# Elementary Differential Equations and Boundary Value Problems - Boyce W.E.

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7See, for example, Oliver L. Austin, Jr., Birds ofthe World (New York: Golden Press, 1983), pp. 143-145.

84

Chapter 2. First Order Differential Equations

FIGURE 2.5.9 y versus t for dy/dt = —r(1 — y/ T)(1 — y/K)y.

numbers were drastically reduced by the 1880s. Unfortunately, the passenger pigeon could apparently breed successfully only when present in a large concentration, corresponding to a relatively high threshold T. Although a reasonably large number of individual birds remained alive in the late 1880s, there were not enough in any one place to permit successful breeding, and the population rapidly declined to extinction. The last survivor died in 1914. The precipitous decline in the passenger pigeon population from huge numbers to extinction in scarcely more than three decades was one of the early factors contributing to a concern for conservation in this country.

PROBLEMS Problems 1 through 6 involve equations of the form dy/dt = f (y). In each problem sketch the

³ graph of f (y) versus y, determine the critical (equilibrium) points, and classify each one as asymptotically stable or unstable.

1. dy/dt = ay + by2, a > 0, b > 0, y0 > 0

2. dy/dt = ay + by2, a > 0, b > 0, —æ < y0 < æ

3. dy/dt = y(y — 1)(y — 2), y0 > 0

4. dy/dt = ey — 1, —æ < y0 < æ

5. dy/dt = e~y — 1, —æ < y0 < æ

6. dy/dt = — 2(arctany)/(1 + y2), —æ < y0 < æ

7. Semistable Equilibrium Solutions. Sometimes a constant equilibrium solution has the property that solutions lying on one side of the equilibrium solution tend to approach it, whereas solutions lying on the other side depart from it (see Figure 2.5.10). In this case the equilibrium solution is said to be semistable.

(a) Consider the equation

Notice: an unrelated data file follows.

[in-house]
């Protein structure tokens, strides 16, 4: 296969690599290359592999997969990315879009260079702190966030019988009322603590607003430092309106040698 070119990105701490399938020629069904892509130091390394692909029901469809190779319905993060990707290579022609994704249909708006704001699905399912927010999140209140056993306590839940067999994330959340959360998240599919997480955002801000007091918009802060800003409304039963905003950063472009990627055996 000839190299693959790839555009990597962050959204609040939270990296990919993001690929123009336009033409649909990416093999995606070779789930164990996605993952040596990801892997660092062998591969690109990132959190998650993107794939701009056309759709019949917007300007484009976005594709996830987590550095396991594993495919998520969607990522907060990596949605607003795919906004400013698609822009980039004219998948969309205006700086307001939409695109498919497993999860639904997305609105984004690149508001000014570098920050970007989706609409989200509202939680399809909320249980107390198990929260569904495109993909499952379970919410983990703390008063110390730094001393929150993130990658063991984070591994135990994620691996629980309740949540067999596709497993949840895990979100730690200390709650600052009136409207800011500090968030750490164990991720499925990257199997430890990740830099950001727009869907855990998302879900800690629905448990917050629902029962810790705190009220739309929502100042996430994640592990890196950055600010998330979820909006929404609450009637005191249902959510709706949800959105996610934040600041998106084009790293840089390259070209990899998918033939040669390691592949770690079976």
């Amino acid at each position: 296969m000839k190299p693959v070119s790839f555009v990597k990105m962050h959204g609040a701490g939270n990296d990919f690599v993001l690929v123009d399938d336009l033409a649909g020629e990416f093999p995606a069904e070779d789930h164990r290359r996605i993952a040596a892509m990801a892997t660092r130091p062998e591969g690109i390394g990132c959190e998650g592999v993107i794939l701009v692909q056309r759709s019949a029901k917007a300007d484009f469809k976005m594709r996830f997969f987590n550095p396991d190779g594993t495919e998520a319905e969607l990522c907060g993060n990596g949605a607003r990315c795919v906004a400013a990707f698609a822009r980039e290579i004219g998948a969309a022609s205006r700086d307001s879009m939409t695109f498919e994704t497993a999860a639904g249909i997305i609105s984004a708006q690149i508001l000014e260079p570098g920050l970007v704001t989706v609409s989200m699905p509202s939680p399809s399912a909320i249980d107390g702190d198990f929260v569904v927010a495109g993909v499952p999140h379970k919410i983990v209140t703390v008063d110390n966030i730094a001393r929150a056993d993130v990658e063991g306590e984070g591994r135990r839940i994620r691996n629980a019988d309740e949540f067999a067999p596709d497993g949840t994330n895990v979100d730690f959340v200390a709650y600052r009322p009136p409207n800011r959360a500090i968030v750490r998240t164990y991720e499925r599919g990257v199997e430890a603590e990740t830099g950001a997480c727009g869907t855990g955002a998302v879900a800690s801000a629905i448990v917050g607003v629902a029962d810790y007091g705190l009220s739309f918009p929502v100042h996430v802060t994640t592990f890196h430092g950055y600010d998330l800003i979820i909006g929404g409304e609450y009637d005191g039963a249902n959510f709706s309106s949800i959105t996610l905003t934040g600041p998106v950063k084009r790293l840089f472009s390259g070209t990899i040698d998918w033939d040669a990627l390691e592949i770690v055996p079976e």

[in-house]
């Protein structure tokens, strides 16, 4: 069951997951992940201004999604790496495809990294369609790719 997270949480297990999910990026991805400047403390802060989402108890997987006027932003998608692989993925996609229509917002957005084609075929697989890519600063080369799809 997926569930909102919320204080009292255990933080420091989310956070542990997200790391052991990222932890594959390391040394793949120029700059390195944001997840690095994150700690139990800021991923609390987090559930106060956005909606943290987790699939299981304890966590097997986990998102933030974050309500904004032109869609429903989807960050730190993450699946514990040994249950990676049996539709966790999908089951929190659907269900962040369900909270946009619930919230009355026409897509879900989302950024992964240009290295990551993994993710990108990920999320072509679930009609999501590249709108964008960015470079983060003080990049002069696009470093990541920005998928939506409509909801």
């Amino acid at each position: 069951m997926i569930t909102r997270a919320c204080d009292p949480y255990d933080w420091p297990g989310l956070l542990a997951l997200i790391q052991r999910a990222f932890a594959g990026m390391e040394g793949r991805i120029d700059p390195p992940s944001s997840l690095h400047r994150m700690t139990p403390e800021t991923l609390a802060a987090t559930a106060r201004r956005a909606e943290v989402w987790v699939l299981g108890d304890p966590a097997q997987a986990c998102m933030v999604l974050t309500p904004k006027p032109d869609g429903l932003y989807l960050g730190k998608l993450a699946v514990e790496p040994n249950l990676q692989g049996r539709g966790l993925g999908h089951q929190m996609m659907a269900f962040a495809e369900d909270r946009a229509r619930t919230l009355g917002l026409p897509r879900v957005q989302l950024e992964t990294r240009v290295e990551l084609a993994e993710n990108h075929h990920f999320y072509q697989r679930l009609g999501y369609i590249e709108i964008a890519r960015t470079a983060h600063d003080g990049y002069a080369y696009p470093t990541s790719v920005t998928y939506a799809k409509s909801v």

dy/dt = k(1 — y)2, (i)

where k is a positive constant. Show that y = 1 is the only critical point, with the corresponding equilibrium solution ô(¥) = 1.

(b) Sketch f (y) versus y. Show that y is increasing as a function of t for y < 1 and also for y > 1. Thus solutions below the equilibrium solution approach it, while those above it grow farther away. Therefore ô(¥) = 1 is semistable.

2.5 Autonomous Equations and Population Dynamics

85

FIGURE 2.5.10 In both cases the equilibrium solutionô() = ê is semistable. (a) dy/dt < 0;

(b) dy/dt > 0.

(c) Solve Eq. (i) subject to the initial condition y(0) = y0 and confirm the conclusions reached in part (b).

Problems 8 through 13 involve equations of the form dy/dt = f (y). In each problem sketch the graph of f (y) versus y, determine the critical (equilibrium) points, and classify each one as asymptotically stable, unstable, or semistable (see Problem 7).

8. dy/dt =—k(y — 1)2, ê > 0, —æ < y0 < æ

9. dy/dt = y2(y2 — 1), —æ < y0 < æ

10. dy/dt = y(1 — y2), —æ < y0 < æ

11. dy/dt = ay — b^y, a > 0, b > 0, y0 > 0

12. dy/dt = y2(4 — y2), —æ < y0 < æ

13. dy/dt = y2(1 — y)2, —æ < y0 < æ

14. Consider the equation dy/dt = f (y) and suppose that y1 is a critical point, that is, f (y1) = 0. Show that the constant equilibrium solution ô (t) = y1 is asymptotically stable if f'(y1) < 0 and unstable if f'(y1) > 0.

15. Suppose that a certain population obeys the logistic equation dy/dt = ry[1 — (y/ K)].

(a) If y0 = K/3, find the time ò at which the initial population has doubled. Find the value of ò corresponding to r = 0.025 per year.

(b) If y0/K = a, find the time T at which y(T)/K = â, where 0 < à, â < 1. Observe that T ^æas a ^ 0oras â ^ 1. Find the value of T for r = 0.025 per year, a = 0.1, and â = 0. 9.

16. Another equation that has been used to model population growth is the Gompertz equation:

dy/dt = ry ln( K / y), where r and K are positive constants.

(a) Sketch the graph of f (y) versus y, find the critical points, and determine whether each is asymptotically stable or unstable.

(b) For 0 < y < K determine where the graph of y versus t is concave up and where it is concave down.

(c) For each y in 0 < y < K show that dy/dt as given by the Gompertz equation is never less than dy/dt as given by the logistic equation.

17. (a) Solve the Gompertz equation

dy/dt = ry ln( K / y),

subject to the initial condition y(0) = y0. Hint: You may wish to let u = ln(y/ K).

86

Chapter 2. First Order Differential Equations

(b) For the data given in Example 1 in the text [r = 0.71 per year, K = 80.5 x 106 kg, y0/K = 0.25], use the Gompertz model to find the predicted value of y(2).

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